The route starts in the centre of Peel, at a fork junction with the A20 and heads east along Christian Street, forming the northern, outbound, side of a small one way system around the Town Hall. Church Street forms the eastern side, so beyond this junction the A4 becomes two way as it continues to work its way out of town. The older terraced houses that line the start of the route slowly give way to newer properties, with a few blocks of modern infill on Peveril Road, Then after passing a playing field modern housing estates site either side of the road but before long the edge of town is reached, and the route heads out into the countryside. The route has gained a surprising amount of height in the town, but is too far inland for the sea to be visible.
The road then dips down to cross a couple of burns, before climbing again, past a group of houses which stretch as far as the old railway crossing. The small settlement of Knocksharry is at the top of the hill, the roadside thickly lined with trees and hedges, but as it curves around the hillside at Ballanayre, the sea comes into view. Another dip across a burn, and suddenly the road is on the clifftop, with a steep drop into the sea below. On a clear day, Northern Ireland and Galloway are hazy smudges on the horizon, but all too often you are left guessing if it is land or just shapes in the cloud that can be seen. Small fields reappear on the seaward side of the road, and then it turns sharply inland to navigate a horseshoe bend around a steep, narrow gulley. This bend is known as the Devil's Elbow.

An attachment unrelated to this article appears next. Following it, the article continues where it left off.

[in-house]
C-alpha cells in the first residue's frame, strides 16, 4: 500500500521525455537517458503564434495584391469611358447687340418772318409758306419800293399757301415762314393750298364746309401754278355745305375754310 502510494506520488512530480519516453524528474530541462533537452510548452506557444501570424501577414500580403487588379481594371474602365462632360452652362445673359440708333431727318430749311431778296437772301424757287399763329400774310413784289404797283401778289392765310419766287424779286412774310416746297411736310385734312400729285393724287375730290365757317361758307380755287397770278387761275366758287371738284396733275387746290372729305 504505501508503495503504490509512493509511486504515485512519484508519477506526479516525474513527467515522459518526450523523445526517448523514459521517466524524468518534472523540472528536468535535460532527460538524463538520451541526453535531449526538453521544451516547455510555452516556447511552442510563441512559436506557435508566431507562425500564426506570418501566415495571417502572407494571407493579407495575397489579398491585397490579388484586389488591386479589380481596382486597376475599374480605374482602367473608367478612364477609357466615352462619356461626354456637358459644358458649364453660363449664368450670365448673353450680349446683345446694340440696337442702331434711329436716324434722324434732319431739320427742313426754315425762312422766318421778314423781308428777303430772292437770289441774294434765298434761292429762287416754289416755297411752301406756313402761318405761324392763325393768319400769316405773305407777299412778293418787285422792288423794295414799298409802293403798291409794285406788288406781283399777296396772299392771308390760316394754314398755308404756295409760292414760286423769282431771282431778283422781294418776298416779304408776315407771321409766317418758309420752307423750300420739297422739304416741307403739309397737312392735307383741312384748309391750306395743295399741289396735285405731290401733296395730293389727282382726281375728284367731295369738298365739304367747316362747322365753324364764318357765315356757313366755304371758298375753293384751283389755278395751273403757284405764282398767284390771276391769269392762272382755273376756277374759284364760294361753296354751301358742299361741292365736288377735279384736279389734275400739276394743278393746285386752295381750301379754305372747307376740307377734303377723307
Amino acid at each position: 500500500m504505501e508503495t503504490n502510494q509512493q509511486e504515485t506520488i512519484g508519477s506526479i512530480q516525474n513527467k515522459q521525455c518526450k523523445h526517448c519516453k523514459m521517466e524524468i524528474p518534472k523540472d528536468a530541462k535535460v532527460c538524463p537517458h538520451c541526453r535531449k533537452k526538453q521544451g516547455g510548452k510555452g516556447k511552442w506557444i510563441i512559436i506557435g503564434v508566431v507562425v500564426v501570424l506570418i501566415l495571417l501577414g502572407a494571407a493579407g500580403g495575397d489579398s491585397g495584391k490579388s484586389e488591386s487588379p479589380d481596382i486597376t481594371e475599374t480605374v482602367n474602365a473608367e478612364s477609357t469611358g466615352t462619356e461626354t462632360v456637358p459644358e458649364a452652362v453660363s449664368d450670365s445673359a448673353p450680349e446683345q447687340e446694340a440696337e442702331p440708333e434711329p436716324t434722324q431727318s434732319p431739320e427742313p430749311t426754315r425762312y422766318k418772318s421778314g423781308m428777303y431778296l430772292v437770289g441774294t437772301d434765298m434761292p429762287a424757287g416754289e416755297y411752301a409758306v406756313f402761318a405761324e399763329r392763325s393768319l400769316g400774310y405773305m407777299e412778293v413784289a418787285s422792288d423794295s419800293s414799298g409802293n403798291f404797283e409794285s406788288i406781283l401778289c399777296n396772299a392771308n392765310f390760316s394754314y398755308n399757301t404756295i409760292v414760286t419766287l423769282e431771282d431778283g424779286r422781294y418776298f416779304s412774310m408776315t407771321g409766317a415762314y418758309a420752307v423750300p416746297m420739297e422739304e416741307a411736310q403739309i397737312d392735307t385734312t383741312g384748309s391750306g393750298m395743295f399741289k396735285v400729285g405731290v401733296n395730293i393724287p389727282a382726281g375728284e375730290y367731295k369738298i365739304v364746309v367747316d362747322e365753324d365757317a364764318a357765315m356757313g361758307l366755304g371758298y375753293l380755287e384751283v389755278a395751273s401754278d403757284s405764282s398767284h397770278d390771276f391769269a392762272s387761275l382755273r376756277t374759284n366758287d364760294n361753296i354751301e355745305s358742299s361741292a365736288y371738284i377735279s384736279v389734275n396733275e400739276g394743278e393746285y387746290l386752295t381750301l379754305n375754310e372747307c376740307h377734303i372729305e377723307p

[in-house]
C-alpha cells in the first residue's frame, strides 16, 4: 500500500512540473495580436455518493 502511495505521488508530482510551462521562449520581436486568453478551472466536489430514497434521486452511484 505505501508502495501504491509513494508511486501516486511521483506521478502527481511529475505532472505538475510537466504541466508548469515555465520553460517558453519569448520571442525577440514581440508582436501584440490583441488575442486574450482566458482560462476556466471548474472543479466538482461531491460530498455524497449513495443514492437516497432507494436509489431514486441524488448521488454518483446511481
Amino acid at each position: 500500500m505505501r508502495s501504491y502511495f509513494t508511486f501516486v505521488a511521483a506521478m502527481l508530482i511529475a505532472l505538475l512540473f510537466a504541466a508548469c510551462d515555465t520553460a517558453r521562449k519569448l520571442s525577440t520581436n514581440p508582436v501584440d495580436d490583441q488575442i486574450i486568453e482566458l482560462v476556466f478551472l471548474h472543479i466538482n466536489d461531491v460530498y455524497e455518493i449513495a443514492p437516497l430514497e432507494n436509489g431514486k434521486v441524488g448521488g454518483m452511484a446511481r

The coastal cliffs steadily lose height, and the road drops with them, although always with fields between. The old railway line is re-crossed, and a couple of houses sit on the roadside, but it is the view north along the coast that draws the attention, rugged cliffs hiding bays and coves, and the beaches below. The road dips again to cross Glen Mooar, the climb out less severe than the descent, and then a few more houses appear. Before long, the road is again screened by thick hedges and overhanging trees as it makes a final descent into Glen Wyllin, beyond which lies Kirk Michael. The A4 comes to an end at a forked T junction on the A3 at the entrance to the village.
The A4 originally ran from Castletown to Kirk Michael, with the A3 running from Peel to Ramsey. At some point before 1987 the A4 was possibly extended from Kirk Michael along the A3 to Ramsey, although this may just be a mapping error. In 1987 the numbers were swapped, putting the A3 and A4 on their current routes.